Wednesday, March 28, 2012

A Real Man's Retreat

    One of my (Eric's) responsibilities while in Yap has been to speak at the Yap Evangelical Church men's retreat. Quite simply, this was the most unique men's retreat I've ever been to. A picture tells a thousand words, or so they say. It's certainly true here. Thus, I've added several pictures of our retreat facility, what the Yapese refer to as a "Man's House." Let me describe it as you glance through the pictures. All over the islands of Yap are men's houses; at least one per village. They are what it sounds like: Gathering places for men . . . only! They are constructed on a base of limestone rocks that form a large rectangle, perhaps 10 feet by 30 feet (or more), with the foundation being about three feet off the ground. Atop the foundation is built the house itself, with milled local wood siding topped with a high-pitched roof made of bamboo and coconut leaves. The roofs are made so well they really do not leak, as we found out during Friday's rain. Around the long side of the walls are several small openings to crawl through to gain entry. The rocks that make up the inside floor are covered with slats of split bamboo, and the room is divided the long way by a long straight piece of tree trunk. That tree trunk forms the communal pillow as each man lines up side-by-side with feet facing out toward the wall, on either side of the tree trunk. It's really rugged and, well, very manly. So manly, in fact, that there are no chairs, just your rear-end and some really hard bamboo slats atop a thick bed of rocks. Okay, though it may have been quite manly, it also quite hurt! Sure, the islanders sat down quite comfortably, legs all wrapped up "Indian style." As for this man, I could barely stand it; the walls were wet from the rain, so I couldn't even find any back support! Three full days later, my other end is still sore. Apparently, one guy noticed my desperate wiggling and miserable attempts to shift my weight around, so, genuinely confused, he asked me what in the world was the matter. I don't think he really believed me when I explained that basically, I never sit on the floor. Okay, true confession: I didn't sleep in the men's house with the others. To my surprise, Pastor Asael (eh-sigh-il) told me there wasn't enough room, so I "had" to leave and sleep on a real pillow in the bungalow down the road. I didn't argue.
    Back to the man's house. On one side of the room sat a few Chuukese guys, men from the neighboring island state of Chuuk. To my right sat about twice as many Yapese guys, concentrating on their beetle-nut chewing as much as on me. In the middle sat the great American ghost who could not, for the life of him, sit still. Nevertheless, amidst all my shifting, I managed to lead these men through a study of the biblical view of marriage. What I said, however, was not nearly as fascinating as the sharing that they began with. Pastor Asael asked the men to share what marriage is like in their culture. Eventually, the otherwise shy Micronesians began to describe things like the intricate details of arranged marriages, the exchange of the traditional stone money, the tradition of the boy moving into a small hut on the property at about age 14 to become a man, and the house where women go and stay a few days each month to be cared for by the midwives. As I opened to Genesis and revealed how men and women were created equal before God, and how Ephesians 5 so clearly instructs men to love their wives, they began to identify the ways their own culture serves to devalue women. Without any prompting, they began to question the normal practice of women having to wait until the man has eaten to his heart's content before she gets anything that might be leftover. They wondered if the man walking way out in front of the woman, a "must" in their culture, actually serves to demean them. Quite frankly, we sat there (uncomfortably perhaps), pondering the incredible image of loving our wives the way Christ loved the church (Ephesians 5.25).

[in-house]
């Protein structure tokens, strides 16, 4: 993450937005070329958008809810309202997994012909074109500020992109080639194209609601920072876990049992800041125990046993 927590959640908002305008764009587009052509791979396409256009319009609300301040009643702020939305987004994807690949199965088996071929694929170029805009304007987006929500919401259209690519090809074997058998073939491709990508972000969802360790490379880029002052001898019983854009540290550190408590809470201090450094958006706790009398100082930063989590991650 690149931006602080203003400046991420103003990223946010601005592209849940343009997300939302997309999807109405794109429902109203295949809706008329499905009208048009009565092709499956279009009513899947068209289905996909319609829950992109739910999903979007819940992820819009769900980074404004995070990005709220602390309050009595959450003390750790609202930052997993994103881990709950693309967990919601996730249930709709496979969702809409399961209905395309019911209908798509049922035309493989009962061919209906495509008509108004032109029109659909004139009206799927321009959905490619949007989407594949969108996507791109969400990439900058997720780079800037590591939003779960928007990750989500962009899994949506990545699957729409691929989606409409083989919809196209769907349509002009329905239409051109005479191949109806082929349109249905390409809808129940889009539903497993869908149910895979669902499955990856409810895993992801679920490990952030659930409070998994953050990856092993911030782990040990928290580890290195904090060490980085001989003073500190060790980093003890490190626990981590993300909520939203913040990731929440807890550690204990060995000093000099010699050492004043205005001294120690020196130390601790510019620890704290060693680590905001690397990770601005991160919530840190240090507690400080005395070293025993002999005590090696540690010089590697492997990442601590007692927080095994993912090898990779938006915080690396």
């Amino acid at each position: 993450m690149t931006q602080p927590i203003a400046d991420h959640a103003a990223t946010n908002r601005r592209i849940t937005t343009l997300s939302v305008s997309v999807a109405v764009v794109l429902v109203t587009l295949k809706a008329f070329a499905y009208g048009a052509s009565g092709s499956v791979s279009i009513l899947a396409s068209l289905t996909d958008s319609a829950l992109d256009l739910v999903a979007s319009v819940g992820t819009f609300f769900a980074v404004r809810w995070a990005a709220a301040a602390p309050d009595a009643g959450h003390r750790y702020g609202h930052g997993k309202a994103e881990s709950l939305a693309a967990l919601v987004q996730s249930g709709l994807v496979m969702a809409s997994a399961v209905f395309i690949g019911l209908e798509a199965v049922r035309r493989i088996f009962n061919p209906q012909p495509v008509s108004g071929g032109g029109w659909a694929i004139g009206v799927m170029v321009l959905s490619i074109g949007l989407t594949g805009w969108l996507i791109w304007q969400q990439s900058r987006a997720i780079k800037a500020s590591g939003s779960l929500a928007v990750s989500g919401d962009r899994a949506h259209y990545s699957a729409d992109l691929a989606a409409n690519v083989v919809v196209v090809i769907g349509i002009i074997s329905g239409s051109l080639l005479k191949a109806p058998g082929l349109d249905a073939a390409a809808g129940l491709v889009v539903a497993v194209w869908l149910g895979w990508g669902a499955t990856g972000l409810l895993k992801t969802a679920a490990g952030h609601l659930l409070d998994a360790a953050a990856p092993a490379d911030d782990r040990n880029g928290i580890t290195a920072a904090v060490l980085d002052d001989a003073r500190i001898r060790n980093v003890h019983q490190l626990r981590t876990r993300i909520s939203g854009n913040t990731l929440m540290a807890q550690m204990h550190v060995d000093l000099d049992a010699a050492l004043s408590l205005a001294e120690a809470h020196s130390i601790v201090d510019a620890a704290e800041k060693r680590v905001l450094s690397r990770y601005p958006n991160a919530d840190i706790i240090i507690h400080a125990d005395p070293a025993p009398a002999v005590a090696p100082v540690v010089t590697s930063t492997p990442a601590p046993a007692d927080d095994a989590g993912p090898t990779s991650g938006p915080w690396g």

Now, as people share during Karyn's conference on parenting and marriage, it is all the clearer what a tough challenge this represents to this culture where there is a very strong hierarchy established even along an ancient caste system. It's a culture where power counts for everything. It's also a culture where to upset the "apple cart" would have profound ramifications, so all convictions must be translated into action very carefully. At the end of the day (as my deriairre cried for mercy), we landed on Joshua 24.15: "Choose for yourselves this day whom you will serve . . . but as for me and my household, we will serve the Lord." We may not see whole cultures change in our lifetime, but all changes starts with me and my house.
    N.B. In case you wondered, Karyn and I are extremely cautious and highly sensitive to make sure we do not "tell" other cultures what's wrong with them. To be honest, we don't pretend to really know what's "wrong" with other cultures. The one thing we are certain about is that all cultures are extremely complex, mixed of "good" and "bad." In fact, partly to avoid "culture-ism" and to set the stage, I began our discussions by laying out a very critical overview of the devaluing of marriage in American culture.

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